Campsite: Miners Lake – The Miner’s lake site is easily the nicest one, with a nice jumping cliff, great views, and lots of space. It has a thunderbox.
All the sites were in pretty good condition when we were there, but we went pretty early season before anyone had really been around.
Day 7: Miners Lake to Georgian Bay Take Out (10 km)
Last day! But the whitewater isn’t over yet. None of these ones are named, so: portage left around the ledge (if the water is high, the put-in can be tricky). Then scout the next rapid on the right, and scout the final rapid on the left.
WARNING: At high water, there’s a large set under the highway – portage left. The trailer park where you’re parked is on the right! Overall this day took about 3 hours.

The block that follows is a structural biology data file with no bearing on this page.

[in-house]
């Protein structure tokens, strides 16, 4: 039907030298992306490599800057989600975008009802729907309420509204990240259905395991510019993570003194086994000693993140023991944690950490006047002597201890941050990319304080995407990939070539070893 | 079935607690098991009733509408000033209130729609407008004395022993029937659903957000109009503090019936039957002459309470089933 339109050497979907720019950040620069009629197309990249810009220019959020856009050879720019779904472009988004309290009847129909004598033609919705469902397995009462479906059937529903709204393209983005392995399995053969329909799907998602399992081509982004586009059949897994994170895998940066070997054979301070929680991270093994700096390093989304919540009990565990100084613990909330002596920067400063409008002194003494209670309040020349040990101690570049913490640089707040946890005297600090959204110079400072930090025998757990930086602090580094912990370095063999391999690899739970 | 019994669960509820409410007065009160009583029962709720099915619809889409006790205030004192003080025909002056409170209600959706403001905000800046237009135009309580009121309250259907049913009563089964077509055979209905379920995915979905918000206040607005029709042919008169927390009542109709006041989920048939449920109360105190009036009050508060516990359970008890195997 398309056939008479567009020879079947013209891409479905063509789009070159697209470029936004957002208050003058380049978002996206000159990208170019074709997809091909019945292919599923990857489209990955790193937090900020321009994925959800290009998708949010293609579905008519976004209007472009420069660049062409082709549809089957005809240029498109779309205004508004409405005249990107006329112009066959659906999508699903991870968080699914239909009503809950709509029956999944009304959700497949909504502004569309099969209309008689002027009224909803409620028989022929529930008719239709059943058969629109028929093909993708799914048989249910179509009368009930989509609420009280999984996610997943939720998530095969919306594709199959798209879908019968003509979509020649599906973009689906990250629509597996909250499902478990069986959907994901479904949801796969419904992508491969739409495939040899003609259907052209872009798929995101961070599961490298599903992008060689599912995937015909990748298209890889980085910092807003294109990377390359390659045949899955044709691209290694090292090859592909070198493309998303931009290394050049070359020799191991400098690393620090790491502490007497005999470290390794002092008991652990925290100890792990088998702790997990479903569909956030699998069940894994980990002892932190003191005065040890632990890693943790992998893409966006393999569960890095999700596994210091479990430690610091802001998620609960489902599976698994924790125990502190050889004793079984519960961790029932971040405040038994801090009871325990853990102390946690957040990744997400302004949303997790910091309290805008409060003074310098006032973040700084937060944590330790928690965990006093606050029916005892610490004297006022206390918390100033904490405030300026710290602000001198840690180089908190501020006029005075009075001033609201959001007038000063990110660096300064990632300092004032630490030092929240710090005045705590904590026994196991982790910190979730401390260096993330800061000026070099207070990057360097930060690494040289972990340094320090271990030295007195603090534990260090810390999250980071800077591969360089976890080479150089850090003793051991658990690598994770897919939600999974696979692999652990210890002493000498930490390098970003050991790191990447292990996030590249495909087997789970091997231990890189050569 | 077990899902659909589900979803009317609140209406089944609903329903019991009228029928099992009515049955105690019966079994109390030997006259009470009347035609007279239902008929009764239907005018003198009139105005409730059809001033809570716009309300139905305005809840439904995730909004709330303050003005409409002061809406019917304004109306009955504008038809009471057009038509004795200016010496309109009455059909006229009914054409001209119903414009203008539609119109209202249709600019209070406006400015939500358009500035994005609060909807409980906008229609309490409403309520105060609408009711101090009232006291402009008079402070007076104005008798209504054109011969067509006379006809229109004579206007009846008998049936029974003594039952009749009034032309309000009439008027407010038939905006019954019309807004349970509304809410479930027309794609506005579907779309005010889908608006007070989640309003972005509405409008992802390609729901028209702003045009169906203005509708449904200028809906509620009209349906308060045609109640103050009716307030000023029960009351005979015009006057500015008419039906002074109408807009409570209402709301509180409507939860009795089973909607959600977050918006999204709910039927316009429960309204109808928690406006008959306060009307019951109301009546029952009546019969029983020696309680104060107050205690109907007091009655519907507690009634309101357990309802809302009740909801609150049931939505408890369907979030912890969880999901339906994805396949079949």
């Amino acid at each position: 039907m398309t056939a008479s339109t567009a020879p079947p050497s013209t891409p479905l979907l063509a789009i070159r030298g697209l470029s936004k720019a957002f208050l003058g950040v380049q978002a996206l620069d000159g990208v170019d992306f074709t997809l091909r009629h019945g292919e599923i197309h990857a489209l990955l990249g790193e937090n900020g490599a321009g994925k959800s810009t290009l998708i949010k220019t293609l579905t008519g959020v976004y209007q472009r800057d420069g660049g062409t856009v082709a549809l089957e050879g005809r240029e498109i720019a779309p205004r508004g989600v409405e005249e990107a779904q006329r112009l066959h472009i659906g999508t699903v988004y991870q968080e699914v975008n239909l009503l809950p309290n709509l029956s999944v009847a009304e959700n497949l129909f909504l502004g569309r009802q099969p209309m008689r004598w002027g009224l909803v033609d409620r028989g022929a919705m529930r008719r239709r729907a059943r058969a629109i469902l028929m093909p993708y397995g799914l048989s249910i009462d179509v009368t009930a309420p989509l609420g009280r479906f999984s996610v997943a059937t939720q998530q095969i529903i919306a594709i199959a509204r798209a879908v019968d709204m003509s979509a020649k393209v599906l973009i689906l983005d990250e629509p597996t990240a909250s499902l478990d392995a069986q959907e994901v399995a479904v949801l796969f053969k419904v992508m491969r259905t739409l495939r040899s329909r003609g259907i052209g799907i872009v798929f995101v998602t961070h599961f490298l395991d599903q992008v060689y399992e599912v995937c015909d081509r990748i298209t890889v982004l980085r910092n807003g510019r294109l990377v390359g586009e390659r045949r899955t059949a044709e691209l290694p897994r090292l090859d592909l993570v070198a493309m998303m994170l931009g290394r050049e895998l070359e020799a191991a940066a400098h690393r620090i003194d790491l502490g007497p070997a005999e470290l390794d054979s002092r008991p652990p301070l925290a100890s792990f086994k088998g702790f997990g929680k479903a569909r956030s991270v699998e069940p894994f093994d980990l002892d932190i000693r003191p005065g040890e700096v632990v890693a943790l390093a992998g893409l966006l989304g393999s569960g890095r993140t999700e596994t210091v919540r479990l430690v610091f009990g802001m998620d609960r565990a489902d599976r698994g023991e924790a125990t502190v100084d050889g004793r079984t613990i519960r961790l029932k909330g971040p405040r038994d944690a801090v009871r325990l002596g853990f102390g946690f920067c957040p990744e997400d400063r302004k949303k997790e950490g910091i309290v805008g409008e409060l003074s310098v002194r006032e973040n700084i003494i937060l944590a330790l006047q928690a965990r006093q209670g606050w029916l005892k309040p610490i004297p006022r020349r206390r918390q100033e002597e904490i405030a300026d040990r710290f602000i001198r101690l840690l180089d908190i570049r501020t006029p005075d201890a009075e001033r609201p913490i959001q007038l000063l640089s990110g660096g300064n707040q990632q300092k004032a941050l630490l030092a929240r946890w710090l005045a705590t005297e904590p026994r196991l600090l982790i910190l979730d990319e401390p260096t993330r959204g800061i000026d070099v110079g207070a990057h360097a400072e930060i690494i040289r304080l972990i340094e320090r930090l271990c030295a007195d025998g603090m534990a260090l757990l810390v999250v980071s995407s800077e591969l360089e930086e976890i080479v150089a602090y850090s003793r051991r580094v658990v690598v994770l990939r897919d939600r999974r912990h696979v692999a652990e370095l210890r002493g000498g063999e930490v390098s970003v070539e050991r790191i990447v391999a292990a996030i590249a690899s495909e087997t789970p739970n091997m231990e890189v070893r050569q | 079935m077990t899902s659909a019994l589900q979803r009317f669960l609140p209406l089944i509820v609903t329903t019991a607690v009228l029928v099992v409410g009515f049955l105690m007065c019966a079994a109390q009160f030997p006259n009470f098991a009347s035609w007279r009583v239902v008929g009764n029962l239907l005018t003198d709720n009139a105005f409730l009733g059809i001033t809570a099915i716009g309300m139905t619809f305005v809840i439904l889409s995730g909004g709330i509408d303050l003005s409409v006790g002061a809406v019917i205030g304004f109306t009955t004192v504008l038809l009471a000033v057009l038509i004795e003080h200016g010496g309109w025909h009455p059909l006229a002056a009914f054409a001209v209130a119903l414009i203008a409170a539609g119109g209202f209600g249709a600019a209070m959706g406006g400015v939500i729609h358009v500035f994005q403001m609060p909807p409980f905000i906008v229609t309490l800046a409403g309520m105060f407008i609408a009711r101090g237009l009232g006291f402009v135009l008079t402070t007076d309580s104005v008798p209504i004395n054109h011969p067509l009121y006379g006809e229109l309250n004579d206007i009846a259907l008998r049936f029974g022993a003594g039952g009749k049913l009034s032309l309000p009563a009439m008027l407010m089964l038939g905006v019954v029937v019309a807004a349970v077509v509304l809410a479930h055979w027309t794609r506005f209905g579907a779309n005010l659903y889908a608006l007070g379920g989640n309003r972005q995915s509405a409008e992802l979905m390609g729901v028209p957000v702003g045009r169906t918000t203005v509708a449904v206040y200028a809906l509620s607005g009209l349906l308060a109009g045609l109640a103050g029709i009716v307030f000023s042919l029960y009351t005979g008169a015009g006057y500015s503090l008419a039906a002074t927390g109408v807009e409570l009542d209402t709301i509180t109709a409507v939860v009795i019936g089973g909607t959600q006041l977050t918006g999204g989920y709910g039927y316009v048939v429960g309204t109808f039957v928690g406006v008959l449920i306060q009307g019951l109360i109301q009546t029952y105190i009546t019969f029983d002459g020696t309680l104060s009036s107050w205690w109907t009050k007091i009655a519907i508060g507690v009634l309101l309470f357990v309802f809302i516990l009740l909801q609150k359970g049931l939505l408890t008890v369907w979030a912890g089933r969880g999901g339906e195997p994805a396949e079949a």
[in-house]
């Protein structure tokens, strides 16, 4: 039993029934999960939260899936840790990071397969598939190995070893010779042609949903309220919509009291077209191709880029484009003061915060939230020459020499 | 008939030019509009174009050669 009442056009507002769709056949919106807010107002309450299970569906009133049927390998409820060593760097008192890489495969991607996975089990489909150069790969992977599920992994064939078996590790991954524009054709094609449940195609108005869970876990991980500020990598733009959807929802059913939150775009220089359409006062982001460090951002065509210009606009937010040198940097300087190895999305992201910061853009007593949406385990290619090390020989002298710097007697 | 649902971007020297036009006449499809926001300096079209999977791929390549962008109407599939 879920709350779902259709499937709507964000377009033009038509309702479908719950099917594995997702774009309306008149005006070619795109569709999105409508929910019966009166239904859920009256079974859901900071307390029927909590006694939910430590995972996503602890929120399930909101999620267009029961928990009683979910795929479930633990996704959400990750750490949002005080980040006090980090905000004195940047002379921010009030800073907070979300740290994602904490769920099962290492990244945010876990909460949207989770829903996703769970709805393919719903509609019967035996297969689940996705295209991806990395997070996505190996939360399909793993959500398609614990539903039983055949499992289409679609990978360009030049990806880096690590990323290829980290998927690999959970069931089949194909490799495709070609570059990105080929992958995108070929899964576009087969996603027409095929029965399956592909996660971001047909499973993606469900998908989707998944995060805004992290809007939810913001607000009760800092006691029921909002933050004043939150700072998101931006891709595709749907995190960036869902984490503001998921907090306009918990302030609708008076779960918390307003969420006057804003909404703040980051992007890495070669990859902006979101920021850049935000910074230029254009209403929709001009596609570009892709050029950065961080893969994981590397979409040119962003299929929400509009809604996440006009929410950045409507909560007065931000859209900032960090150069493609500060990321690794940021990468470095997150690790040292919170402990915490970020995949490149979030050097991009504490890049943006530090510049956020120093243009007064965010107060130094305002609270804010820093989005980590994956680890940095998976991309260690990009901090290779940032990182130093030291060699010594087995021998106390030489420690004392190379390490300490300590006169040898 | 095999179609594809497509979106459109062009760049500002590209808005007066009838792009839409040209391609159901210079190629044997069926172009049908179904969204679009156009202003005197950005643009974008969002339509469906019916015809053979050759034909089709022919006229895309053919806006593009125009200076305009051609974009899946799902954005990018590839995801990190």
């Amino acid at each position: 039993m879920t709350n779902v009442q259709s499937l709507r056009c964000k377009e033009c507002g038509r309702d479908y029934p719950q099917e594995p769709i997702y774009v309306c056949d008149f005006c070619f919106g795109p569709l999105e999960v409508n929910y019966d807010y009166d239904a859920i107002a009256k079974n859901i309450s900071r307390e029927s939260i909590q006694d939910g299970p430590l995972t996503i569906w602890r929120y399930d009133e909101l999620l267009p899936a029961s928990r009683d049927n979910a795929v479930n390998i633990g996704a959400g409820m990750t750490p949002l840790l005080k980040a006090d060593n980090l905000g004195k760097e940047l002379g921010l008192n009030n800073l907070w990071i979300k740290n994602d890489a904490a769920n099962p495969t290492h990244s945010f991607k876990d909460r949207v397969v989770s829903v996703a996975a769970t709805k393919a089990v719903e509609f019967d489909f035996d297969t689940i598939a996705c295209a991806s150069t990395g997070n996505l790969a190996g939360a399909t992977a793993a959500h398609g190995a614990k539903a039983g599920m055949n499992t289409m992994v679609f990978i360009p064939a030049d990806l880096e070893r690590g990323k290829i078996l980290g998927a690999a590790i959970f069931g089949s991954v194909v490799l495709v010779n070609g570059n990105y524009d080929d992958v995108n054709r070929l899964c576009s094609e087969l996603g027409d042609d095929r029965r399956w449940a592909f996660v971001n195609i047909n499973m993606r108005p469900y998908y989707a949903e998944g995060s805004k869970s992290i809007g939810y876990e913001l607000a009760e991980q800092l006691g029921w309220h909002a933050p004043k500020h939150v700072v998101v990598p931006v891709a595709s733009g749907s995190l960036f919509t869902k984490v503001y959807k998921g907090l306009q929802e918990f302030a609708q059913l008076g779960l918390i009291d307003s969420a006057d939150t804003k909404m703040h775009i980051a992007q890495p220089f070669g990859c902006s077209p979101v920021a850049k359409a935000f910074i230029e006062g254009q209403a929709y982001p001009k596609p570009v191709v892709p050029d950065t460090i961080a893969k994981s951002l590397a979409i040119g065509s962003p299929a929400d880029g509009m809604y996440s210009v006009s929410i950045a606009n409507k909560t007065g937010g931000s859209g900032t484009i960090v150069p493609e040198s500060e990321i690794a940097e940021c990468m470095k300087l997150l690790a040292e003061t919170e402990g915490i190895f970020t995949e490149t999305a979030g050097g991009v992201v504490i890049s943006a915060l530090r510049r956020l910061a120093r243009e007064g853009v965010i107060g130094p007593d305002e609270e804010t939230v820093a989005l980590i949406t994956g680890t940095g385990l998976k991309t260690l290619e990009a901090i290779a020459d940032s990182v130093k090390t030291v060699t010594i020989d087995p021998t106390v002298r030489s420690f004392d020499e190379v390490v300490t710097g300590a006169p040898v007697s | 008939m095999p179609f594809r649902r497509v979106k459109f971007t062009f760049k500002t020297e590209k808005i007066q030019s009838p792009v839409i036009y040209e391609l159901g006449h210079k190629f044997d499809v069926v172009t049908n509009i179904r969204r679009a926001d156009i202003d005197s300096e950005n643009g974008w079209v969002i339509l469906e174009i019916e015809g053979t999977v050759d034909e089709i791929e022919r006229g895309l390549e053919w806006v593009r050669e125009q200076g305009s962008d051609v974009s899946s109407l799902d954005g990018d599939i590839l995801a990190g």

This is an awesome trip! There is loads of whitewater and we didn’t see a soul. In the summer I imagine it gets a bit busier. It can be buggy but make use of sites on points and you’ll probably be okay. We brought a bug shelter and made good use of it. Because the Magnetawan River flows through unmaintained areas, none of the portages or sites are marked so it’s best to pay attention as you go. It can make for a nice warm-up before going to northern rivers where this is normal. There’s great fishing all the way down the river so don’t forget your rod! This is a trip I’d love to do over and over.
Gregory Nettleton is a whitewater canoe guide and instructor from Toronto, Ontario. He’s been guiding and instructing for over 7 years. He splits his free time by paddling some more, skiing, taking pictures, fishing, and reading anything he can get his hands on. You can find him on Instagram at @greg.nett.